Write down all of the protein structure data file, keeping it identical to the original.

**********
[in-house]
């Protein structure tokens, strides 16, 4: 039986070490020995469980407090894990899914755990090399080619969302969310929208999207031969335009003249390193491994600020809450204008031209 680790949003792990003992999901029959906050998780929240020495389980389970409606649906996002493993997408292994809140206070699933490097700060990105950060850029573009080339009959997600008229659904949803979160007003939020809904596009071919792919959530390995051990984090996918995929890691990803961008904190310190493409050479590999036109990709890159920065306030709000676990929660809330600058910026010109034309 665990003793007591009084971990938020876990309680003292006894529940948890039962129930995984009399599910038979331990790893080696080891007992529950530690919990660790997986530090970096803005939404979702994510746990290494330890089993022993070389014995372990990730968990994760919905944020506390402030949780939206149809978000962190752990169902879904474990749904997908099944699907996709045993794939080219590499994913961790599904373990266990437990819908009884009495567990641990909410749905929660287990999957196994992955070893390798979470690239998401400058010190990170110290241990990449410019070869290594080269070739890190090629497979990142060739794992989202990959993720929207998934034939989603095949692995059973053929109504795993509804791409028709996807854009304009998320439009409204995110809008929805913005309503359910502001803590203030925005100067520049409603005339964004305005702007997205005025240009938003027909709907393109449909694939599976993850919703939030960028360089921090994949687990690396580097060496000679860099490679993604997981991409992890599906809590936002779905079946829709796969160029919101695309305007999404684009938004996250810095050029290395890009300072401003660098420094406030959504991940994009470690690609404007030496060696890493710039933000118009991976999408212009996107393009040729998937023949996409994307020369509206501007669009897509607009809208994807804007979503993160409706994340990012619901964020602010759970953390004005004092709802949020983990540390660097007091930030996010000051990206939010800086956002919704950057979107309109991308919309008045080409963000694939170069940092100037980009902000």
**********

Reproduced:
[in-house]
């Protein structure tokens, strides 16, 4: 039986070490020995469980407090894990899914755990090399080619969302969310929208999207031969335009003249390193491994600020809450204008031209 680790949003792990003992999901029959906050998780929240020495389980389970409606649906996002493993997408292994809140206070699933490097700060990105950060850029573009080339009959997600008229659904949803979160007003939020809904596009071919792919959530390995051990984090996918995929890691990803961008904190310190493409050479590999036109990709890159920065306030709000676990929660809330600058910026010109034309 665990003793007591009084971990938020876990309680003292006894529940948890039962129930995984009399599910038979331990790893080696080891007992529950530690919990660790997986530090970096803005939404979702994510746990290494330890089993022993070389014995372990990730968990994760919905944020506390402030949780939206149809978000962190752990169902879904474990749904997908099944699907996709045993794939080219590499994913961790599904373990266990437990819908009884009495567990641990909410749905929660287990999957196994992955070893390798979470690239998401400058010190990170110290241990990449410019070869290594080269070739890190090629497979990142060739794992989202990959993720929207998934034939989603095949692995059973053929109504795993509804791409028709996807854009304009998320439009409204995110809008929805913005309503359910502001803590203030925005100067520049409603005339964004305005702007997205005025240009938003027909709907393109449909694939599976993850919703939030960028360089921090994949687990690396580097060496000679860099490679993604997981991409992890599906809590936002779905079946829709796969160029919101695309305007999404684009938004996250810095050029290395890009300072401003660098420094406030959504991940994009470690690609404007030496060696890493710039933000118009991976999408212009996107393009040729998937023949996409994307020369509206501007669009897509607009809208994807804007979503993160409706994340990012619901964020602010759970953390004005004092709802949020983990540390660097007091930030996010000051990206939010800086956002919704950057979107309109991308919309008045080409963000694939170069940092100037980009902000």